Illustrative Interlude: The Curious Case of Boilerplate
In the online version of the Merriam-Webster dictionary, the word boilerplate has three definitions:
- syndicated material supplied especially to weekly newspapers in matrix or plate form
- a: standardized text
b: formulaic or hackneyed language <bureaucratic boilerplate>
- tightly packed icy snow (Merriam-Webster)
If you click the link labeled “See boilerplate defined for English-language learners,” you get this very much more-to-the point definition: “phrases or sentences that are a standard way of saying something and are often used” (Merriam-Webster). Forgetting snow for now, let’s think of boilerplate as standardized language, often used in legal contexts, for the express purpose of saving time; boilerplate texts are shortcuts, linguistic organisms, if you will, bred to be widely reproduced through judicious cutting and pasting, but they’re often so successful at reproducing that they have apparently overwhelmed some linguistic contexts, stimulating the slightly pejorative definition 2b: “formulaic or hackneyed language.”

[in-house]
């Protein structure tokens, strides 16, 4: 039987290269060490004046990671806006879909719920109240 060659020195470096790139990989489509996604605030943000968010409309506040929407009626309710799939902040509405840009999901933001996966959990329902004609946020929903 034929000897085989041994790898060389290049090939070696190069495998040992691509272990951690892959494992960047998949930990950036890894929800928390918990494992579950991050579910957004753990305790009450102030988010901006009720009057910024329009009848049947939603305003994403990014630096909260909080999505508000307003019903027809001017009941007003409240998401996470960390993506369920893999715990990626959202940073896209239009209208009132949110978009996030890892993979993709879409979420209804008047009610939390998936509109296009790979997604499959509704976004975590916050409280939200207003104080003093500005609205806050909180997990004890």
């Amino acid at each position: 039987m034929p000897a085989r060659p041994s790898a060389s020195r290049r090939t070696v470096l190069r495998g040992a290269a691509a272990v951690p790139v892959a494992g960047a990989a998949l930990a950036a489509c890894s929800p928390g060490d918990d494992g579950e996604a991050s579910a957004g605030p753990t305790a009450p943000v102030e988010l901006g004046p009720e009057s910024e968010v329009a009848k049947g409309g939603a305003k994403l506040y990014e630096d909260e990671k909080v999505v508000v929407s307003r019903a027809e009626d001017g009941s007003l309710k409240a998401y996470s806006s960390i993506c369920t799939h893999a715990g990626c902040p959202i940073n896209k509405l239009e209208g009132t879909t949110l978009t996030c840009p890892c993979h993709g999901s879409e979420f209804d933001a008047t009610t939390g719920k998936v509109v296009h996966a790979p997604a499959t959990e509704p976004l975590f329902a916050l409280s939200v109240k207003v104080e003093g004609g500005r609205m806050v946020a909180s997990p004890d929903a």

In the transition of cultural production and reproduction from atoms to bits, boilerplate language and things like boilerplate language, such as clichés and other overwhelmingly useful expressions, can be thought of as an analog to genetic, or better yet, memetic, material. They get spread around because they are useful and transmittable. Copy-paste. Similar cultural genetic/memetic material includes rhythms or beats, which get infinitely sampled and re-combined, iconic imagery, pleasing visual compositions, compelling conversations, commonplace situations. In short, in this new age in which ontology and epistemology as we knew them have collapsed into something entirely new, any cultural ingredient that can be edited, copied, and transmitted — the current apotheosis of which is now the internet “meme,” a picture with a little bit of text that hieroglyphically communicates a widely shareable idea, and which, when combined together, form a kind of metalanguage that has never existed before — any cultural ingredient, then, that can be copied is subject to continual redefinition and has thus lost any pretension to fixed or permanent meaning.
But now, meet another boilerplate, Boilerplate the Robot. Here’s a photo of Boilerplate with President Teddy Roosevelt after the battle of San Juan Hill, in “1898:”
And here’s Boilerplate sizing up boxer Jack Johnson, sometime around “1910:”